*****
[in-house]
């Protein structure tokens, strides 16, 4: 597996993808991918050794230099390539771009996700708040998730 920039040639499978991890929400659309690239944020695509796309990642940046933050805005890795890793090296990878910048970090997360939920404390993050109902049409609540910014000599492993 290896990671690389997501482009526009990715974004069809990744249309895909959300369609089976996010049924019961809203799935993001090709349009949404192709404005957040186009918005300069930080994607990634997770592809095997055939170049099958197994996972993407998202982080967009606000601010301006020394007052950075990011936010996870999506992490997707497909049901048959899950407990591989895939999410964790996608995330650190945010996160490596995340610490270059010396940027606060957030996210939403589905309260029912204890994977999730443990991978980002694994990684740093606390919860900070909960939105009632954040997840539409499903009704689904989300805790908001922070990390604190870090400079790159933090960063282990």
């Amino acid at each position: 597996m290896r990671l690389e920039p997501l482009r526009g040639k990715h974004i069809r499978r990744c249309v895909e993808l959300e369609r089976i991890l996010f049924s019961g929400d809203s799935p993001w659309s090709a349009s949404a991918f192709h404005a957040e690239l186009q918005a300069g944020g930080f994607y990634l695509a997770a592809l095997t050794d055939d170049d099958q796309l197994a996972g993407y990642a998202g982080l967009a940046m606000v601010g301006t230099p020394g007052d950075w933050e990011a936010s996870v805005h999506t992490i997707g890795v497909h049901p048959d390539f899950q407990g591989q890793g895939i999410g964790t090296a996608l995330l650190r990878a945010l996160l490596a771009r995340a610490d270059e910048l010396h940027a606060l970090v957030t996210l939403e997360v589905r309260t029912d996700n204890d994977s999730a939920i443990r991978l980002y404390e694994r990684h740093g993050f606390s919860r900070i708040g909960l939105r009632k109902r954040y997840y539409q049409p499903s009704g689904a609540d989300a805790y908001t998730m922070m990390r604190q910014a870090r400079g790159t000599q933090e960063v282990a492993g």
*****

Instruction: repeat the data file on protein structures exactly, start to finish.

[in-house]
């Protein structure tokens, strides 16, 4: 597996993808991918050794230099390539771009996700708040998730 920039040639499978991890929400659309690239944020695509796309990642940046933050805005890795890793090296990878910048970090997360939920404390993050109902049409609540910014000599492993 290896990671690389997501482009526009990715974004069809990744249309895909959300369609089976996010049924019961809203799935993001090709349009949404192709404005957040186009918005300069930080994607990634997770592809095997055939170049099958197994996972993407998202982080967009606000601010301006020394007052950075990011936010996870999506992490997707497909049901048959899950407990591989895939999410964790996608995330650190945010996160490596995340610490270059010396940027606060957030996210939403589905309260029912204890994977999730443990991978980002694994990684740093606390919860900070909960939105009632954040997840539409499903009704689904989300805790908001922070990390604190870090400079790159933090960063282990």
């Amino acid at each position: 597996m290896r990671l690389e920039p997501l482009r526009g040639k990715h974004i069809r499978r990744c249309v895909e993808l959300e369609r089976i991890l996010f049924s019961g929400d809203s799935p993001w659309s090709a349009s949404a991918f192709h404005a957040e690239l186009q918005a300069g944020g930080f994607y990634l695509a997770a592809l095997t050794d055939d170049d099958q796309l197994a996972g993407y990642a998202g982080l967009a940046m606000v601010g301006t230099p020394g007052d950075w933050e990011a936010s996870v805005h999506t992490i997707g890795v497909h049901p048959d390539f899950q407990g591989q890793g895939i999410g964790t090296a996608l995330l650190r990878a945010l996160l490596a771009r995340a610490d270059e910048l010396h940027a606060l970090v957030t996210l939403e997360v589905r309260t029912d996700n204890d994977s999730a939920i443990r991978l980002y404390e694994r990684h740093g993050f606390s919860r900070i708040g909960l939105r009632k109902r954040y997840y539409q049409p499903s009704g689904a609540d989300a805790y908001t998730m922070m990390r604190q910014a870090r400079g790159t000599q933090e960063v282990a492993g």